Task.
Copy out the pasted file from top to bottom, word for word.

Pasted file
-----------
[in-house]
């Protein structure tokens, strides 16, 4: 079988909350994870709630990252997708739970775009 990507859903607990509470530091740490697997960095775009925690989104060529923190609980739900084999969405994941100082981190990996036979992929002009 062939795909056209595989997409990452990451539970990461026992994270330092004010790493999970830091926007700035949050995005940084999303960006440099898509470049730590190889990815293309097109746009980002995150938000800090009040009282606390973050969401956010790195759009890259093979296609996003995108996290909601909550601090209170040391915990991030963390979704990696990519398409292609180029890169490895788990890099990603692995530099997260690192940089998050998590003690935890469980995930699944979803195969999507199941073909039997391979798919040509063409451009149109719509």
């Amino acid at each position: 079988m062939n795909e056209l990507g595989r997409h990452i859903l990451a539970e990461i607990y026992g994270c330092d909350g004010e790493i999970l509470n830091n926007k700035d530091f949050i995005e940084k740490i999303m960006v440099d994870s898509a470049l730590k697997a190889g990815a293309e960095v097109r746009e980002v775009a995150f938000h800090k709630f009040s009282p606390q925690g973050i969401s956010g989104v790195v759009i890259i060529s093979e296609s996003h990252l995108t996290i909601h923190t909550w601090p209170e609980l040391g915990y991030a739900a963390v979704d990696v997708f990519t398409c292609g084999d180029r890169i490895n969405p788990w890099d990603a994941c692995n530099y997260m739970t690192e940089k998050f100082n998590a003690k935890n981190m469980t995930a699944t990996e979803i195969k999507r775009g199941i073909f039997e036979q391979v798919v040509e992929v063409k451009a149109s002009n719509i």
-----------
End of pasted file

[in-house]
């Protein structure tokens, strides 16, 4: 079988909350994870709630990252997708739970775009 990507859903607990509470530091740490697997960095775009925690989104060529923190609980739900084999969405994941100082981190990996036979992929002009 062939795909056209595989997409990452990451539970990461026992994270330092004010790493999970830091926007700035949050995005940084999303960006440099898509470049730590190889990815293309097109746009980002995150938000800090009040009282606390973050969401956010790195759009890259093979296609996003995108996290909601909550601090209170040391915990991030963390979704990696990519398409292609180029890169490895788990890099990603692995530099997260690192940089998050998590003690935890469980995930699944979803195969999507199941073909039997391979798919040509063409451009149109719509």
């Amino acid at each position: 079988m062939n795909e056209l990507g595989r997409h990452i859903l990451a539970e990461i607990y026992g994270c330092d909350g004010e790493i999970l509470n830091n926007k700035d530091f949050i995005e940084k740490i999303m960006v440099d994870s898509a470049l730590k697997a190889g990815a293309e960095v097109r746009e980002v775009a995150f938000h800090k709630f009040s009282p606390q925690g973050i969401s956010g989104v790195v759009i890259i060529s093979e296609s996003h990252l995108t996290i909601h923190t909550w601090p209170e609980l040391g915990y991030a739900a963390v979704d990696v997708f990519t398409c292609g084999d180029r890169i490895n969405p788990w890099d990603a994941c692995n530099y997260m739970t690192e940089k998050f100082n998590a003690k935890n981190m469980t995930a699944t990996e979803i195969k999507r775009g199941i073909f039997e036979q391979v798919v040509e992929v063409k451009a149109s002009n719509i």